Square Red Depressed about killing so many millions of his countrymen but only finishing No. 2 in the midcentury mass murderer rankings behind Chairman Mao, Joseph Stalin decides to disguise himself as a shiftless kulak and spend a day at the Moscow Zoo. Here he encounters the child prodigy Sting, on a school trip to the Soviet Union. The precocious Sting tells the Soviet strongman about a burgeoning American idiom called rock ’n’ roll and Stalin just like totally lightens up for the last few months of his dark reign. He is even poised to give rock music the official thumbs-up when the K.G.B. suddenly learns of his intentions and poisons him, setting Russo-rock back 50 years.
Holliday for Two While visiting the Big Easy in the 1860s, Edgar Degas is afflicted by agonizing toothache. Short of cash, he persuades a dentist to accept a sculpture of a lovely ballerina as payment for extracting two wisdom teeth. The sculpture will later be lost in an 1877 faro game in Dodge City to Ike Clanton, who will melt it down to make bullets, one of which wounds Wyatt Earp’s brother, Morgan, during the gunfight at the O.K. Corral. Degas’s art-loving dentist was none other than Doc Holliday.
An Etude in Scarlet Jack the Ripper and Erik Satie are actually one and the same person, and only Edvard Munch, who supplements his paltry income as a painter by moonlighting as a private detective, knows it.
A Burr in Her Saddle Jane Austen uncharacteristically sets up a ménage-à-trois with Aaron Burr and Davy Crockett, and things do not work out at all. Austen particularly objects to Crockett’s refusal to clean his spittoon, and his persistence in referring to her as a “back-shooting drygulcher — just like that polecat Lizzie Bennett!”
Shostakovich’s Fifth While working in a Moscow radio factory in the mid-1950’s, Lee Harvey Oswald meets the great Soviet composer, and the two go out and get loaded. Shostakovich later discovers that Oswald has befriended him only because he used to know Stalin, and the assassin-in-training is desperate to meet the strongman’s pal, a mysterious English child prodigy named Sting.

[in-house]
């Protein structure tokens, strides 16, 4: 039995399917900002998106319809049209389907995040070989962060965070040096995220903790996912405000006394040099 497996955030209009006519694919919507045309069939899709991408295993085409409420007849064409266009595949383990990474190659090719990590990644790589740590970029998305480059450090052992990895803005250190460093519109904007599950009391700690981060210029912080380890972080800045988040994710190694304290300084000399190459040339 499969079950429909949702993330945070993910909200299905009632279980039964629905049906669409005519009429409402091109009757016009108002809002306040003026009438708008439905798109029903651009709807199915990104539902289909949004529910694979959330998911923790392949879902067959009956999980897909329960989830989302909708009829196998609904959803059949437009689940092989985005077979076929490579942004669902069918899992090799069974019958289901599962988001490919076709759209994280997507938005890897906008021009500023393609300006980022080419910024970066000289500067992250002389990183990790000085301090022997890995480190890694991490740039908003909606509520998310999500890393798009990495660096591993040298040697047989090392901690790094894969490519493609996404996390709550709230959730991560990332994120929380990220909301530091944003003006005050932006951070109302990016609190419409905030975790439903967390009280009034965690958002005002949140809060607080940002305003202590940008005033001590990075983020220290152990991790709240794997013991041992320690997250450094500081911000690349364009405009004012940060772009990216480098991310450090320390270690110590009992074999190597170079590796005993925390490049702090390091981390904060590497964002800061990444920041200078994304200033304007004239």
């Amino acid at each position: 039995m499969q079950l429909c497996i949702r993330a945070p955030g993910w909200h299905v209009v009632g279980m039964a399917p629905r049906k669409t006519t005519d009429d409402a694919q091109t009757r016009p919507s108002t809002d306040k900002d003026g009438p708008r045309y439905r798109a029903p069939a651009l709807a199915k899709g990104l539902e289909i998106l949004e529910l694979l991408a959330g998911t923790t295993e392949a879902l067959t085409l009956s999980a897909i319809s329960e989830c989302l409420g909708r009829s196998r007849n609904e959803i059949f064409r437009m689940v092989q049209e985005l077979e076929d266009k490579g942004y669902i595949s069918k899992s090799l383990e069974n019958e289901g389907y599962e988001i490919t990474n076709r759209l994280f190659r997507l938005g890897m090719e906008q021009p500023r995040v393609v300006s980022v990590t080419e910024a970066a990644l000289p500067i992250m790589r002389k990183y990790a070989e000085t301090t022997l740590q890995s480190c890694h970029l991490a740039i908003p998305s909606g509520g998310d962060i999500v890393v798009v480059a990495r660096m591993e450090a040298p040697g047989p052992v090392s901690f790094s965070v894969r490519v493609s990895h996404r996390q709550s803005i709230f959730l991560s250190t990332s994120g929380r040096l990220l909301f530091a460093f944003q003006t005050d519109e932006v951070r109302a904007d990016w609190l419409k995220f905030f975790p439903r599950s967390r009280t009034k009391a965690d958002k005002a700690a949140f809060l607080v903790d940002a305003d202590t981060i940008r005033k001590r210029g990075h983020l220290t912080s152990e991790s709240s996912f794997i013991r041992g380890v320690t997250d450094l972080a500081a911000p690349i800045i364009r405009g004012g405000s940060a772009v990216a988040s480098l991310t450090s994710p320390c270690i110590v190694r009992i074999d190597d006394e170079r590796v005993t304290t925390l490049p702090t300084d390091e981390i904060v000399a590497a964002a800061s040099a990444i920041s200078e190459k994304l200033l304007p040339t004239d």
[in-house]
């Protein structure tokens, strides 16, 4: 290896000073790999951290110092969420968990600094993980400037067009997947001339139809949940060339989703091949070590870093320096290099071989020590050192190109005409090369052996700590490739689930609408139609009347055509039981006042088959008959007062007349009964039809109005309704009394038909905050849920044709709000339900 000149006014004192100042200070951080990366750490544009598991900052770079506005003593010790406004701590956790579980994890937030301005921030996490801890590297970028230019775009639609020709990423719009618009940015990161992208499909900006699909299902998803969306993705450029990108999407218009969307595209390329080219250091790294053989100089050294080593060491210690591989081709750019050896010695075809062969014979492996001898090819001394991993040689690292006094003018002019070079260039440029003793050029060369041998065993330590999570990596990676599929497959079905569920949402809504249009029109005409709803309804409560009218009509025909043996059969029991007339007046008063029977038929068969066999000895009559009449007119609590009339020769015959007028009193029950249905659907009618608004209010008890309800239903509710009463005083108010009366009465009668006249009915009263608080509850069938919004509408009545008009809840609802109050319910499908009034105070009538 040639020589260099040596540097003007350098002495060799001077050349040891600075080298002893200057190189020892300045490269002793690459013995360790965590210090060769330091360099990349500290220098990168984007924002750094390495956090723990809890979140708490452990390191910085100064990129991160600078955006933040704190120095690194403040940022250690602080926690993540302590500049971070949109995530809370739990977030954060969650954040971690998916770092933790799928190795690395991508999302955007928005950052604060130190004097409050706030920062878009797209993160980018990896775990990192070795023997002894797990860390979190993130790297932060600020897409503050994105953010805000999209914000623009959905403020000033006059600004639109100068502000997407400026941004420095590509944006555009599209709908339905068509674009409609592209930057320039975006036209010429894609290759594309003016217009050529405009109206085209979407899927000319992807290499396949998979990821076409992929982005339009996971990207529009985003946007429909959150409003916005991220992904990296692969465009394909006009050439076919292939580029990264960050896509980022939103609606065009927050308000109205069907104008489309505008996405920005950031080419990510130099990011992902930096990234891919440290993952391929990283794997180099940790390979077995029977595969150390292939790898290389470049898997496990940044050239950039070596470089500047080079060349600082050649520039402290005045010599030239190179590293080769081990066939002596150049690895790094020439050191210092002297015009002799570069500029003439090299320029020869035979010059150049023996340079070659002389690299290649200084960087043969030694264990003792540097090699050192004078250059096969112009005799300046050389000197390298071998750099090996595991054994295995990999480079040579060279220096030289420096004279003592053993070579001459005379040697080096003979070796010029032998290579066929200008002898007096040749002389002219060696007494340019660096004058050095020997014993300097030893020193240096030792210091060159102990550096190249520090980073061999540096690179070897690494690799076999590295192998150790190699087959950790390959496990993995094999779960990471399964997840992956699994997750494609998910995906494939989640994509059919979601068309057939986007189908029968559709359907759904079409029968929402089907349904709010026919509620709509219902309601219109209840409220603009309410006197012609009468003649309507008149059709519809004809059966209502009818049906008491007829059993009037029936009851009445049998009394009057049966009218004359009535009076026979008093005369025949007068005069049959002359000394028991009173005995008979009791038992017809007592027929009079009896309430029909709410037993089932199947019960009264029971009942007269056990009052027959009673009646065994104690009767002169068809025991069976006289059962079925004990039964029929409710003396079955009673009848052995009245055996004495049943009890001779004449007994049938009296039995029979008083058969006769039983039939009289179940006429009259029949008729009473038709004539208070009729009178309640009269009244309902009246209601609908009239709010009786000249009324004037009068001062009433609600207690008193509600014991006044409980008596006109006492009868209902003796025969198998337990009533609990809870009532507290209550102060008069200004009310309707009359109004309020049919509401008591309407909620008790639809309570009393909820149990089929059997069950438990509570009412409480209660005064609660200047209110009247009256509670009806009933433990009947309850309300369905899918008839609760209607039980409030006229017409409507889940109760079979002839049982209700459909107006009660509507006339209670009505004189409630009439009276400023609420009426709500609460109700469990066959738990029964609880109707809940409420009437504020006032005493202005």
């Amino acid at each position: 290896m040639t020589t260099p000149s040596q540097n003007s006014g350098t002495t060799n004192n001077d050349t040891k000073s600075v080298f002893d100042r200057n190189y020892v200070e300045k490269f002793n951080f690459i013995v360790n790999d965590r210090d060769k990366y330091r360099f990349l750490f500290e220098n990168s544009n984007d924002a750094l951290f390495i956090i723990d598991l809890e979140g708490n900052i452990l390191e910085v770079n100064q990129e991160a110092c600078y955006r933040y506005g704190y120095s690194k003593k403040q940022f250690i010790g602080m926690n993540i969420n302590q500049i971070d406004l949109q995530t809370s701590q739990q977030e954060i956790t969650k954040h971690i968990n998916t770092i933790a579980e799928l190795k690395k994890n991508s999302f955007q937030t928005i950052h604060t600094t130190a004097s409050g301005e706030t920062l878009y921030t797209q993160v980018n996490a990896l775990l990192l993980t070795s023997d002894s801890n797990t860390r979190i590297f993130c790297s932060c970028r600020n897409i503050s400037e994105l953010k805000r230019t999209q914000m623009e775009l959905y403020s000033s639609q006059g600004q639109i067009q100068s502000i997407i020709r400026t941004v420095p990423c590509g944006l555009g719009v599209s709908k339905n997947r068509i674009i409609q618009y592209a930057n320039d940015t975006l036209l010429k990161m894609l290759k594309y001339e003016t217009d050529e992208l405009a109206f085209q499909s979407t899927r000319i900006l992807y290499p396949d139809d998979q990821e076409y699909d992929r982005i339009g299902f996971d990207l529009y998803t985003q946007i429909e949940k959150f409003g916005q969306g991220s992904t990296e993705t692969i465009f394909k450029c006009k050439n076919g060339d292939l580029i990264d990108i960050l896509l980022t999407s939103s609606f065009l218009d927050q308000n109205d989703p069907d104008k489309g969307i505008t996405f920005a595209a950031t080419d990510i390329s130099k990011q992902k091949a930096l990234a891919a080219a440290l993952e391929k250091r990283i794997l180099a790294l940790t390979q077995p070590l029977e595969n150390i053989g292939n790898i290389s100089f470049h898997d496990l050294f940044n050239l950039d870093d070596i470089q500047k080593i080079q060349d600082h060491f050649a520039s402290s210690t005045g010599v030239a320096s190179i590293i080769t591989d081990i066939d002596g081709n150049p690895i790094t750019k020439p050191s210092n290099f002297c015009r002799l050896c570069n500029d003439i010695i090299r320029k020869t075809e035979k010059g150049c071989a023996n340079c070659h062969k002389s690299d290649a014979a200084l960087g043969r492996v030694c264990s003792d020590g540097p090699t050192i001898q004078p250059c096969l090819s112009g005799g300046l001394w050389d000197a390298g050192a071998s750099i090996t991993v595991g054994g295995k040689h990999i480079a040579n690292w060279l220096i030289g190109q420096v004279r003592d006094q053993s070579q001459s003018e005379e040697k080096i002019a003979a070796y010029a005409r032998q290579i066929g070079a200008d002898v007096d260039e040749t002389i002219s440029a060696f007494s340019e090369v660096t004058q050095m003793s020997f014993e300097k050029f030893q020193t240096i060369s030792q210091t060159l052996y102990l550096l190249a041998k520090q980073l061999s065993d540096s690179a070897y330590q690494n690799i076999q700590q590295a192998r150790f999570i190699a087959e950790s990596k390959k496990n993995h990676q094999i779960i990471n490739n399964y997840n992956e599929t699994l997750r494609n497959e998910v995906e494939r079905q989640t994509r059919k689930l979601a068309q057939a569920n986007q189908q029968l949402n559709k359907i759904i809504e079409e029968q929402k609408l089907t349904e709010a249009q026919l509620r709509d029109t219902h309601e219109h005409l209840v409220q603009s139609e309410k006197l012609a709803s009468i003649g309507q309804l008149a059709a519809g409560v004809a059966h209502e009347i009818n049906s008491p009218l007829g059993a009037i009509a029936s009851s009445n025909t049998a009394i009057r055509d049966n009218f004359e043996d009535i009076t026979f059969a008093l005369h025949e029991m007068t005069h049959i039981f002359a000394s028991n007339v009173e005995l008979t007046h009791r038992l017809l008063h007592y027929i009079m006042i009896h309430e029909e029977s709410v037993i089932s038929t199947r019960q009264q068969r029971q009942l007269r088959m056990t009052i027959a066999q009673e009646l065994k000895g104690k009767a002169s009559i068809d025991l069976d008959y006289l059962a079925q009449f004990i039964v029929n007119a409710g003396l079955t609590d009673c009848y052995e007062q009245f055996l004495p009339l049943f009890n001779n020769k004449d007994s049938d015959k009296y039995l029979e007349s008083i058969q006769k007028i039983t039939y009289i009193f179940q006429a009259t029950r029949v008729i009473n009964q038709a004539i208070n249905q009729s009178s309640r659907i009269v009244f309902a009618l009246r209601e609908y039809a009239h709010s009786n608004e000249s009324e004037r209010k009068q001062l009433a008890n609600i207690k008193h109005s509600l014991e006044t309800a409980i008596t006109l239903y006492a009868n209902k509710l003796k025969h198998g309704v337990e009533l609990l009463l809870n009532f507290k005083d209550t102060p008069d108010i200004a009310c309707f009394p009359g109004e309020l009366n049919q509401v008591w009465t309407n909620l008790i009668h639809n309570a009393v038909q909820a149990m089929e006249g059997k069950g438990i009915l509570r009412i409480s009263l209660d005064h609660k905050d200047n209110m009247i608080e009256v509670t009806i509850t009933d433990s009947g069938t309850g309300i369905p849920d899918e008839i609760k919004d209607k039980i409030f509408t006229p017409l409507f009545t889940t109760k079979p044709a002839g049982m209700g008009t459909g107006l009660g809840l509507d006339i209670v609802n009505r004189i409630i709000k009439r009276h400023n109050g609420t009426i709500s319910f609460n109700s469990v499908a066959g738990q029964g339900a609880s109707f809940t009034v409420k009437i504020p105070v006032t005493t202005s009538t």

Boche au Pair Calamity Jane, still a teenager, and Kaiser Wilhelm I have an out-of-wedlock child who goes on to help found the Pew Charitable Trusts and invent arena football.
Hook, Line and Sinker Babe Ruth and the young Ethel Merman investigate mysterious goings-on aboard the Lusitania in 1915. Also on the passenger list: Mae West, Wassily Kandinsky, Lucky Luciano and William Butler Yeats.
Field of Bad Dreams During a press conference after his defeat in the 2004 Iowa Democratic caucuses, Howard Dean lets out a weird shriek that costs him a chance to become president of the United States. Conspiracy theorists charge that Karl Rove, via a right-wing medium who went to high school with Ann Coulter, has conjured up the ghost of Shoeless Joe Jackson, whose spectral figure appeared out of nowhere and scared the hell out of the former governor of Vermont. A penitent Shoeless Joe later joins the Kerry campaign committee as an unpaid adviser charged with helping to get out a traditionally pivotal segment of the Democratic electorate: the dead.
Too Hot to Handle Shortly before the Cuban revolution, Ernesto Guevara de la Serna, Jerry Lee Lewis, Frank Sinatra and the 7-year-old Gordon Sumner hold a clandestine Miami meeting to divvy up nicknames. Lewis insists on being called the “Chairman of the Board” and Guevara is more than happy with the sobriquet “Killer,” while Sinatra is quite taken with the name “Sting.” But absolutely nobody wants to be “Che.” Sumner throws a temper tantrum, and the meeting breaks up in an uproar. Returning to Cuba, Fidel Castro’s right-hand man finds that Sting Guevara is just not gaining any traction with the campesinos, and the legend of Che is born.
Joe Queenan writes for Barron’s, The Guardian and Men’s Health.